The first psychiatric service dogs were officially recognized by the American Psychiatric Association in the 1970s. Today, any organization that trains PSDs must be accredited by Assistance Dogs International (ADI).

What Does A Psychiatric Service Dog Do?

A Psychiatric Service Dog (PSD) can help people with a wide range of different psychosocial disabilities. These may include autism, post-traumatic stress disorder, anxiety or depression. The dog may be able to sense an oncoming seizure or panic attack and assist the owner in avoiding or getting through one.

The dog can also provide comfort, protection and companionship for their charge whenever they need it, especially when under duress. The phsycological benefits of owning a PSD are numerous, and many owners use them as a form of treatment for their disabilities.

What’s Involved In Training A Psychiatric Service Dog?

Earliest stages of training involve obedience, including the basic commands of “sit”, “stay” and “heel”. The dog must obey these commands in a wide range of situations and environments.

The dog must also be able to follow directions during a crisis. This requires specialized training that involves the dog being exposed to common psychosocial stressors, such as loud noises and crowded places.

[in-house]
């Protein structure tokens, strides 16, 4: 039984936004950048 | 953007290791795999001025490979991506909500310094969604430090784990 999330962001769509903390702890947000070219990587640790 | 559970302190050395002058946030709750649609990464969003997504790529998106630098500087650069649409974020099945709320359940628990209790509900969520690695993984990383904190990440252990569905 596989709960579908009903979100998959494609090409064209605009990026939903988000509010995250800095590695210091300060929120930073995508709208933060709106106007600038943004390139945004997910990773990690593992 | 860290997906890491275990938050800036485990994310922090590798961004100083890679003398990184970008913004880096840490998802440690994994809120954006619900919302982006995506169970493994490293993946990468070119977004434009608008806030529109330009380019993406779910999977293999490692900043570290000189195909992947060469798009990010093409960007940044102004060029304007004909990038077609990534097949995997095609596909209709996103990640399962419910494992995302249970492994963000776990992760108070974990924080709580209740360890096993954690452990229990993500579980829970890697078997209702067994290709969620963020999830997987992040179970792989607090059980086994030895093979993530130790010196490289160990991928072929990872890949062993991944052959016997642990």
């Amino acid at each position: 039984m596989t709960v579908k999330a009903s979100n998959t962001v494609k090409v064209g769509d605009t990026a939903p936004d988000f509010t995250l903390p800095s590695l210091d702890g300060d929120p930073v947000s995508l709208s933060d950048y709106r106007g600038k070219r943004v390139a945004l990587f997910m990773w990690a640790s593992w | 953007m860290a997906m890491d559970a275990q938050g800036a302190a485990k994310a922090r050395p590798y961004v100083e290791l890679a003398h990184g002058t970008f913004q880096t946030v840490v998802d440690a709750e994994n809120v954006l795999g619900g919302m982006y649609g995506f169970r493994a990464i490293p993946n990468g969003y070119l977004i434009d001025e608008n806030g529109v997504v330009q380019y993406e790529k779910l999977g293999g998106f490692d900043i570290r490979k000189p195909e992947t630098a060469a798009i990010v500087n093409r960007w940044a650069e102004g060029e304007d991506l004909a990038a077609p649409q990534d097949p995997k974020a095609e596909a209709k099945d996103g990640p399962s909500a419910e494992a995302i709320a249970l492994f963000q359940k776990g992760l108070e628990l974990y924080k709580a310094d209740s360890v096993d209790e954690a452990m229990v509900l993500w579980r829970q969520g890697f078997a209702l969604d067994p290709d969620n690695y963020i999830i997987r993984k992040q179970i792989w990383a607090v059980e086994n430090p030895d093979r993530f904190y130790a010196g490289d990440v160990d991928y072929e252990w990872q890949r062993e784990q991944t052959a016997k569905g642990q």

The dog must be obedient in such situations.

Later on, the dog must undergo the same treatment alongside its owner. This helps the animal understand the specific needs and conditions of its owner.

Finally, the dog must pass a screening test to ensure that it will be able to perform the tasks required of it. All dogs that pass this test are considered to be fully trained Psychiatric Service Dogs (PSDs).

What Are Some Examples Of PSD’s In Action?

Many police, medical and emergency services personnel keep PSDs with them while they are at work. These dogs can help by calming the owner during stressful situations, or alerting them to important information such as the presence of dangerous compounds in the air or the scent of a missing child.